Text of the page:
On McCullin

This entry is more personal than most I plan to post on here. I wanted to write not only about a great film about a great photographer, but also to think about how the work of one journalist can inspire another.

I was not expecting the parcel, but I thought I recognized the handwriting.

It was from a friend who had posted on social media earlier that week that he had been to a book signing. The parcel contained a book of Don McCullin’s photographs. It was inscribed to me. I was so pleased.

In 1992, back from my first experience of reporting on armed conflict – the civil war in Georgia at the beginning of that year – I bought McCullin’s autobiography Unreasonable Behaviour. For more than two decades, I have treasured it.

His account of his experiences made such an impression on me that I even considered giving up my career as a TV journalist, and retraining as a photographer.

I stuck with TV because it was getting me to the places – the Caucasus and the Middle East – where I wanted to go then.

Don McCullin’s work has for me an enduring power.  For years, on the walls of various flats where I lived around the world, I had a poster of his picture of a ‘shell-shocked’ U.S. Marine. You can see a detail of it here, on a Guardian review of a recent exhibition.

I could not wait to see the recent documentary about McCullin’s life, directed by Jacqui Morris. I was disappointed to miss it during its brief time in the cinema here in London. I finally saw it this week. At the time of writing, you can still watch it on BBC iPlayer if you’re in the UK.

I was blown away. It was inspiring and heartbreaking by turn. Although famous for his silent images, McCullin is rewardingly articulate. He is also disarmingly honest.

‘My duty is to be there for a reason, not just to have a bloody good time,’ he says at one point in the film. To a question from Michael Parkinson, about whether his photographs made a difference, he replies, ‘Actually, I don’t think they do.’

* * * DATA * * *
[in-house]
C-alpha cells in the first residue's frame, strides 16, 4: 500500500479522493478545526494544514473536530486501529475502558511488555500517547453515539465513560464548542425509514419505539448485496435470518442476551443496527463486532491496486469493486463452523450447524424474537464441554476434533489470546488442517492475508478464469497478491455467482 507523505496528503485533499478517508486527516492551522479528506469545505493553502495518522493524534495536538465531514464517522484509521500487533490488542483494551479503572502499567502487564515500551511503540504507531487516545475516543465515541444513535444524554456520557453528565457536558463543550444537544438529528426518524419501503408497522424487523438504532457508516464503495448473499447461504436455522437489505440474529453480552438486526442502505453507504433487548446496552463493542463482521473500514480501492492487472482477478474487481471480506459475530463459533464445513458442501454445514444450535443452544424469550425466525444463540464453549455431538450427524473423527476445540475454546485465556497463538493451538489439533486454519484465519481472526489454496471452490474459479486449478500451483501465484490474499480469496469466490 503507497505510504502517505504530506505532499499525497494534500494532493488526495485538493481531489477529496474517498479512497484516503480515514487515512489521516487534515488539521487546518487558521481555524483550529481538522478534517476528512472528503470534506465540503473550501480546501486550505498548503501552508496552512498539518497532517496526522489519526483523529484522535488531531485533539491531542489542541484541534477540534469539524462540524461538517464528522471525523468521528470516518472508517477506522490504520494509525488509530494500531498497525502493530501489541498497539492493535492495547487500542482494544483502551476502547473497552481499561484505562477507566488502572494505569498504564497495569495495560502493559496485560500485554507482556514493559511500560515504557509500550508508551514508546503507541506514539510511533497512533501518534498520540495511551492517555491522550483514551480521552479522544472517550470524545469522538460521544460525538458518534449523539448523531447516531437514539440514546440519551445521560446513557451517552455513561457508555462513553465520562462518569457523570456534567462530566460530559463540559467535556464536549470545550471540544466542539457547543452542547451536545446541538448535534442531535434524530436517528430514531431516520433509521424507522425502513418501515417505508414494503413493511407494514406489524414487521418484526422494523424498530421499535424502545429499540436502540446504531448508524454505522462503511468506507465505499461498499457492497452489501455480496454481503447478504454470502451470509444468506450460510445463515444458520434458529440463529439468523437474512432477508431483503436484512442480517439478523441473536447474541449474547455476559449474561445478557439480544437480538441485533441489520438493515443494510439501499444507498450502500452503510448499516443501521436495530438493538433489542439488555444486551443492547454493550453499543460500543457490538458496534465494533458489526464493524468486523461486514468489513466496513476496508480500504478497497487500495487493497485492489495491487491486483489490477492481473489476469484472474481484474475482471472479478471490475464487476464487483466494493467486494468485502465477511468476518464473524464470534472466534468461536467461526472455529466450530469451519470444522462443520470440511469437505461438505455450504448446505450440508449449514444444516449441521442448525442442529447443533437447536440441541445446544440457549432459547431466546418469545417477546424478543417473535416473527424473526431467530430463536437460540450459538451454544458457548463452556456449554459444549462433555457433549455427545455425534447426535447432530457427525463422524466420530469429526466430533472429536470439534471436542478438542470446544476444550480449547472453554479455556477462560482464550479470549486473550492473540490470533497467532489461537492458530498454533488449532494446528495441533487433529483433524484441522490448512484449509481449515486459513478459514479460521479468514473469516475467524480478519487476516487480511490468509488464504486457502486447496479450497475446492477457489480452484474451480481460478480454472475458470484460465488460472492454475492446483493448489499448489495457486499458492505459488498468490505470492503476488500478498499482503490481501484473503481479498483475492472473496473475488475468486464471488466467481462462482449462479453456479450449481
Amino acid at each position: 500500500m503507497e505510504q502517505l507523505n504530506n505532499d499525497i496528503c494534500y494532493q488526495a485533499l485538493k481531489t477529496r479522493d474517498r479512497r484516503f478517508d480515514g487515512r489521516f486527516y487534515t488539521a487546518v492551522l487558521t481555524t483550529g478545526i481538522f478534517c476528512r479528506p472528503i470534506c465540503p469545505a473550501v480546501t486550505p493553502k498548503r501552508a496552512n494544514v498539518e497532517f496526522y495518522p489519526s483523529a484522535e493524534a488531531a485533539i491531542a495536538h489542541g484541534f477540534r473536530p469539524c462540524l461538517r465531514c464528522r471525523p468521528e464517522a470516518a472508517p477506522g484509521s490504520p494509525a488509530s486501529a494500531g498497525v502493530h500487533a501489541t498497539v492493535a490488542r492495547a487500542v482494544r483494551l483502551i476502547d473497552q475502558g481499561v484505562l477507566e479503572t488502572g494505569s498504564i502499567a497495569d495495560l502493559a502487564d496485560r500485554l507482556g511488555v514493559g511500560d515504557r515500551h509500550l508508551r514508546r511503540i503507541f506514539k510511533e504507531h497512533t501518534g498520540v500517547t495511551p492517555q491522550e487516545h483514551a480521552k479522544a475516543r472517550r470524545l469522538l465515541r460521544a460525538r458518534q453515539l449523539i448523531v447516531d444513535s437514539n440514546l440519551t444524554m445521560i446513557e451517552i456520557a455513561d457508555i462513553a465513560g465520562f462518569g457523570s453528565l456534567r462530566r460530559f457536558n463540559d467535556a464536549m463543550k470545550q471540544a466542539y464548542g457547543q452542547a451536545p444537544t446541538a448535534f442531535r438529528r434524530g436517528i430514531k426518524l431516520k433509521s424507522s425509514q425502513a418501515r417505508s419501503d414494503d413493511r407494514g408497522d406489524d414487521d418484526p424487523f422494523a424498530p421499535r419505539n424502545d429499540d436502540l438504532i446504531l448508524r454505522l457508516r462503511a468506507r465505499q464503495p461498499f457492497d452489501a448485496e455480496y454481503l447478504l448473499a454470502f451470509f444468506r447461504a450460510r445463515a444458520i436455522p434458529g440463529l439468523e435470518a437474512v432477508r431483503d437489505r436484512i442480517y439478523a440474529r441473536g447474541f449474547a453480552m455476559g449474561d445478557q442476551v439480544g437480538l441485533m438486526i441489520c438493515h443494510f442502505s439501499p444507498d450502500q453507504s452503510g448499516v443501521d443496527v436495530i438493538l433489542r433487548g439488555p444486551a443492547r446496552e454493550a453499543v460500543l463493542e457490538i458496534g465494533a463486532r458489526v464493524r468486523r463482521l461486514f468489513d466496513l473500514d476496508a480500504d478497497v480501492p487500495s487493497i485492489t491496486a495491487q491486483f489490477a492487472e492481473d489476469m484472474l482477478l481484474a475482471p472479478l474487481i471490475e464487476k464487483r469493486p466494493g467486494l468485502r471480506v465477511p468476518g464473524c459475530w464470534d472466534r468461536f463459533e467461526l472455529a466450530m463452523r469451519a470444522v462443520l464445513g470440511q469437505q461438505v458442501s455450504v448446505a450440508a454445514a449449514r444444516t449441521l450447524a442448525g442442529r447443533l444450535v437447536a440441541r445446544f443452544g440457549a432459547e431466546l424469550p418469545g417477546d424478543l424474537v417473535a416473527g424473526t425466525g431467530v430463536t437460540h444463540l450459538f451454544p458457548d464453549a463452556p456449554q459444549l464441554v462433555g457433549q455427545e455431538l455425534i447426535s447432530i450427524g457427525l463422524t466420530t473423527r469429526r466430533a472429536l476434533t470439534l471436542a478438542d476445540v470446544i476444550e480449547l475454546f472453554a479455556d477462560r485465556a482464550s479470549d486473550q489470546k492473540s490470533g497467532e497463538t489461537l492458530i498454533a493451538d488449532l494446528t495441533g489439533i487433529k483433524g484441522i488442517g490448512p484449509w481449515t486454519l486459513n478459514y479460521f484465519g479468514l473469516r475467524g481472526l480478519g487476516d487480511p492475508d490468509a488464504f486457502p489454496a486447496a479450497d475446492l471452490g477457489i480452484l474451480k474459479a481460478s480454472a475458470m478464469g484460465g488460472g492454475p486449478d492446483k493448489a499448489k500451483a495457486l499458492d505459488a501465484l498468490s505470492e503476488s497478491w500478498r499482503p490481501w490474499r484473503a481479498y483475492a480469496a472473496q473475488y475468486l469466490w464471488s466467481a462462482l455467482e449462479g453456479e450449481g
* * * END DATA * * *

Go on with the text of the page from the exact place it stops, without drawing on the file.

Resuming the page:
Many of us who have reported on conflict might suspect this about our own work; few would have thought Don McCullin would say it of his. It may seem that way to him. It does not to the rest of us.

Then there are the personal elements. Compared to Don McCullin, I have just tiptoed around the edge of reporting on armed conflict – yet I recognized the feeling of compulsion he described (even if I had it in much lower doses than he), and the cost to family and relationships. I have lost count of the number of times I have been with a group of colleagues, and realized that more than half the company was divorced.

He understands humanity in the midst of what he calls in Vietnam, ‘total madness and insanity’. The only picture he admits to preparing is one where he rearranged the few remaining possessions of a Vietcong soldier after he had been robbed as he lay dead.

The result is a Vietnam version of Keith Douglas’ Second World War poem Vergissmeinnicht, remade in a photograph.

Watch the film, see the picture, and hear McCullin speak about it.

Countless thousands of words have been written about why journalists want to report on war. It is a question many frequently ask themselves. McCullin – the photographer, and the film – give the answer.

‘I’m meant to be doing this.’

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